I wander across the headlands. Rolling hills above the ocean waves. I can hear them to the west; the percussive rhythm of the one big heart. Winding trails, the tendrils of earth’s memory, from the passing of coyote, deer, men. It wasn’t until now that I remember I am a tracker. This is not a dream. It is vestigial, a chromosomal hit. What I follow I cannot name, and the subtle clues that guide me are often invisible. It is a feeling. It is a sense. The body is a compass coursing with an iron load. How could we not know North? I had to abandon my eyes not so long ago to discover I am no longer blind. There are forces at work here that even the greatest minds cannot fathom. There are Higgs Bosons. There is light. I follow the light with my primitive eyespots and wend my way through gashes in the crust of an improbable orb. I climb steep grades and skid in loose scree. It’s as if each strained step I take helps turn the globe, like some Gobi Desert rodent running the wheel. But I am not killing time, I am creating it. I am not trapped in time, I am time.
There is, in these hills overlooking the Pacific, a network of concrete bunkers built to fend off invaders from the East. They peer out from the cliff-sides with horizontal eye slits, a dead cyclops army, unmanned but not empty. I have visited them before and I return every few months to see the wild, travelling art shows contained within their darkened vaults. The taggers come here to proclaim themselves, to wield their brands and names. And sometimes what they leave behind is spectacular. Often I am the sole visitor in these remote galleries, where young men come to vent, to express, to create. I assume it’s mostly men. The art exudes a masculine swagger, an adolescent bravado; the energy of stunted, forgotten boys. And I among them. Nameless, yearning, trying to find a shape, an image, a form to fit into. Affirming an identity through squiggles of colored pigment spewed from a nozzle the diameter of a pinhole, held under pressure, compressed in an aluminum can that is, not ironically, about the size of a Colt ’45 tall-boy.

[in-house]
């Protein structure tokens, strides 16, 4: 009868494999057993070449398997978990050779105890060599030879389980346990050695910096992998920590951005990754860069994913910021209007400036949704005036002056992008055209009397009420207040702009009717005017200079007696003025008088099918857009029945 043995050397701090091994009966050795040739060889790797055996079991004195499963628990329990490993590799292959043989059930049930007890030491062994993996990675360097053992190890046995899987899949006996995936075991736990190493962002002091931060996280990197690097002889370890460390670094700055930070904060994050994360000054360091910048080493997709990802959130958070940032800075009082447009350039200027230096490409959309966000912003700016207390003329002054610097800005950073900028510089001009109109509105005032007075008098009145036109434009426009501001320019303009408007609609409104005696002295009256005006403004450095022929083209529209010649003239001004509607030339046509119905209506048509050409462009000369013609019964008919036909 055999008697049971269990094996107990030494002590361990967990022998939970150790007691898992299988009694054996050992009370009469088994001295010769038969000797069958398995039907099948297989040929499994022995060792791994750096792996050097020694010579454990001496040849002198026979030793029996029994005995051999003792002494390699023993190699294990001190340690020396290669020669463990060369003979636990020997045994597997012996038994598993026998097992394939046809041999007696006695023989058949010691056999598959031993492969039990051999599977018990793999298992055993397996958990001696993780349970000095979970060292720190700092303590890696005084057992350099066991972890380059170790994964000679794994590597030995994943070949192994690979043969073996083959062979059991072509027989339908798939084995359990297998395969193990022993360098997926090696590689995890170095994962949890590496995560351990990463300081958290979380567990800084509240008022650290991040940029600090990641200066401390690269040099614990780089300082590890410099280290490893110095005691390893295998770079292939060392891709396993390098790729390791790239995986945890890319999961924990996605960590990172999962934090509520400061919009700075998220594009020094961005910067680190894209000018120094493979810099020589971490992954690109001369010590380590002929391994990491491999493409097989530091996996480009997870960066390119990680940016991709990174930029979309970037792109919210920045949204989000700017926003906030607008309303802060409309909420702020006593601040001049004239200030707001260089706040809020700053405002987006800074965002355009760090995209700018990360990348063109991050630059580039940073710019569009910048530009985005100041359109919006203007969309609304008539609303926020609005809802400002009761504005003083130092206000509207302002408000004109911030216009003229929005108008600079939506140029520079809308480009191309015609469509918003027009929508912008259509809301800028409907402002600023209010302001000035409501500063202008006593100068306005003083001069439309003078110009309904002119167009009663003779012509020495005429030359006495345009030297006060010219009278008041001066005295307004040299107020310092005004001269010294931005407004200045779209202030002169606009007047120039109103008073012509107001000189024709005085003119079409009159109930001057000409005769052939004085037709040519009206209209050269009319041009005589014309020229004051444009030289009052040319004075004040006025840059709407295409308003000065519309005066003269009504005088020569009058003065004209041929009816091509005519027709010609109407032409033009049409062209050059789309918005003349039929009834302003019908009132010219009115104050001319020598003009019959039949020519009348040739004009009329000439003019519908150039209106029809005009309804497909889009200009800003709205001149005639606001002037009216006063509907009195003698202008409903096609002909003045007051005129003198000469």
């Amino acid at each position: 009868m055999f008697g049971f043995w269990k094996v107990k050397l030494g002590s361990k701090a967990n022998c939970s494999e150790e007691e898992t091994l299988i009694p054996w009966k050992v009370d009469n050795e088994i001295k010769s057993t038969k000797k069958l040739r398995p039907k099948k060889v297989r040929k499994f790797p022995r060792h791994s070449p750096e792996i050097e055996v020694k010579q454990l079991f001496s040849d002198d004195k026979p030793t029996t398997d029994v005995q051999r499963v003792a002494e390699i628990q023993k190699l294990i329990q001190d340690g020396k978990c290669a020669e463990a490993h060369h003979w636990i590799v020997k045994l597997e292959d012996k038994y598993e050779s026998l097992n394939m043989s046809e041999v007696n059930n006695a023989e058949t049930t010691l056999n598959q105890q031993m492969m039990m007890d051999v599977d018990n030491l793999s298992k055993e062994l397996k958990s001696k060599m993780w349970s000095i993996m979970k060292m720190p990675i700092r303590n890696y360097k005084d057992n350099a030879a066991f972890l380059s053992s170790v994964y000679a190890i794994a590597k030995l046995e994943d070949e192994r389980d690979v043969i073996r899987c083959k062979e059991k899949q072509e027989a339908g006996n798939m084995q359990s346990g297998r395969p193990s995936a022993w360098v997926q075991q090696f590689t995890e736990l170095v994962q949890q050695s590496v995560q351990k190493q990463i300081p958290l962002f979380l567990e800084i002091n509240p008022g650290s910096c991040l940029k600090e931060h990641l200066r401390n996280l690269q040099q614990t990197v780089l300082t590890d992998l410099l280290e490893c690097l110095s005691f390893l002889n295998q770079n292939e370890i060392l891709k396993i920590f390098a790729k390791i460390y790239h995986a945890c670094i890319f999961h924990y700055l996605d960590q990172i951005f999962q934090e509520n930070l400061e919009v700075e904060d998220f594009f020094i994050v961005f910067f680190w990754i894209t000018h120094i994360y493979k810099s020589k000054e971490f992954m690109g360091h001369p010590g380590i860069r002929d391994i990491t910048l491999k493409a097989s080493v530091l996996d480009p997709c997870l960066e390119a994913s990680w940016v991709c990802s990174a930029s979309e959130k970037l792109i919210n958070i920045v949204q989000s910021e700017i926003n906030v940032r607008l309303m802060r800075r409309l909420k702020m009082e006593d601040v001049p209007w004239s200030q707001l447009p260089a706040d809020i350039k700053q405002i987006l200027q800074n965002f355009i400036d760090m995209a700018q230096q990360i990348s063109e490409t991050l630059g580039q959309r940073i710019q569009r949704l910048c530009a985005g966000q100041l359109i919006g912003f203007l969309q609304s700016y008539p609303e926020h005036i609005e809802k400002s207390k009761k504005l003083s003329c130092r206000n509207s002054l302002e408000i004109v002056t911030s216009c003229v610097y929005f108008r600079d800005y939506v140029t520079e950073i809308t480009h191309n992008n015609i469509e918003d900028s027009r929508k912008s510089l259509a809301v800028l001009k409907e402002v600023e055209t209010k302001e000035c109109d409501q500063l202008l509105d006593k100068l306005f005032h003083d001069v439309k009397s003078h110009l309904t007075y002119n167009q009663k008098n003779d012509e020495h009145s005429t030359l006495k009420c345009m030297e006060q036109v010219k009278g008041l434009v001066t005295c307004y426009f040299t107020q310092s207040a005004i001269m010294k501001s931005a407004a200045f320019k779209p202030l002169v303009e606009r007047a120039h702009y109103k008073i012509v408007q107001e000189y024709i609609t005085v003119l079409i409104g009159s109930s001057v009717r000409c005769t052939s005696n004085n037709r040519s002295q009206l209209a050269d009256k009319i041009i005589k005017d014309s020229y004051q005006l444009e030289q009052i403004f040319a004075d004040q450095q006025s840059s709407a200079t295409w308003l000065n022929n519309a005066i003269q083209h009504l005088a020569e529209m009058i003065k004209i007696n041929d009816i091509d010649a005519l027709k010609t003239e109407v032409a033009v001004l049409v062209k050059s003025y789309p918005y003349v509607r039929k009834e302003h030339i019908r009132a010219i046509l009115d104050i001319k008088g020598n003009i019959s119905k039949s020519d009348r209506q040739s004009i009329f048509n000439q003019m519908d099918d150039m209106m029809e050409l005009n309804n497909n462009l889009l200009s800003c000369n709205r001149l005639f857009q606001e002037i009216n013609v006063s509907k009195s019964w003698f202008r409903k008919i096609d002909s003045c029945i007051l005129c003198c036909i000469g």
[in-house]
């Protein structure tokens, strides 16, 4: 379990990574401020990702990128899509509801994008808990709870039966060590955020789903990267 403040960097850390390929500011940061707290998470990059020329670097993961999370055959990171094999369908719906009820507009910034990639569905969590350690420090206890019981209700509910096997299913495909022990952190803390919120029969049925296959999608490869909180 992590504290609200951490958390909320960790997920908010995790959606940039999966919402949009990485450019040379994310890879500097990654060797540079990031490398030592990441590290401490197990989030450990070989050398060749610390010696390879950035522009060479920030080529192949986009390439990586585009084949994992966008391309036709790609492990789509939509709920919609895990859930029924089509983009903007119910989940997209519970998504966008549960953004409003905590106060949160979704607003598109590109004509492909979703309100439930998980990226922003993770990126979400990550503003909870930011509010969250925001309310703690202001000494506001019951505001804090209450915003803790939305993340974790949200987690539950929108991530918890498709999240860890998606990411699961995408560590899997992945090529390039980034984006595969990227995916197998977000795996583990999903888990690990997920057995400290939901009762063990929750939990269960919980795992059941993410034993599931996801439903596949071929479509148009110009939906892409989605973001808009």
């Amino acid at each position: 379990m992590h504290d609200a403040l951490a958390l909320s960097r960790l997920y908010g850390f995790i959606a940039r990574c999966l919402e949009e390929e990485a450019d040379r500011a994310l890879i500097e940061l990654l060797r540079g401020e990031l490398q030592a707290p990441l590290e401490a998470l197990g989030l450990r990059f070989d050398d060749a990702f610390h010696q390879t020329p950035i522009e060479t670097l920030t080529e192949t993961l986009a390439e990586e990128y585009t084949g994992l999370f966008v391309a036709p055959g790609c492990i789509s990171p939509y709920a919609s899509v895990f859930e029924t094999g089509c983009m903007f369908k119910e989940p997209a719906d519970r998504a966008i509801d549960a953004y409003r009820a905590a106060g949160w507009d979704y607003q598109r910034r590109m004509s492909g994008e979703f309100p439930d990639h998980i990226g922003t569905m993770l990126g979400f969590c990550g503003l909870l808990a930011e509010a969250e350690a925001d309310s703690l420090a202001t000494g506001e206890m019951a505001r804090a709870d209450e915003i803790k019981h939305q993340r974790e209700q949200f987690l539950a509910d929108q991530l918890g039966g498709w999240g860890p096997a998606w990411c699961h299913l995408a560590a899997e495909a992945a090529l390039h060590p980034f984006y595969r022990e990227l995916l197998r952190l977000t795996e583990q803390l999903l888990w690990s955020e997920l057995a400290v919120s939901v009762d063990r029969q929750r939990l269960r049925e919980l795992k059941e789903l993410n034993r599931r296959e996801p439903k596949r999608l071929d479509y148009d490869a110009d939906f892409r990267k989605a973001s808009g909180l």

In Florence I have stood before the David. In Amsterdam I stood before Van Goghs. And I tell you there is no less of a miracle here in these killing-tombs, converted to museums. They are all minds turned inside-out. Sometimes I squat in the rubble and weep for the boys who go nameless, whose art will never be featured in a book, whose hands are stained with ochre and cobalt, who skulk through the night, their backpacks rattling with Krylon cannisters, to the smell of cigarettes and wild sage with the ocean pulsing like a drum, and I envy them their anonymity, and I envy them their urges and release, and I envy them their acceptance of impermanence, their Navajo sand-paintings that will, within the month, be erased, and I envy them their doppelganger handles and their underground renowned.
My job is to record it, preserve it, show it to you. I am their servant and yours. My camera is a witness. I am a witness, a rogue and travelling witness to all that is ineffable and miraculous in the story of the known world.
o O o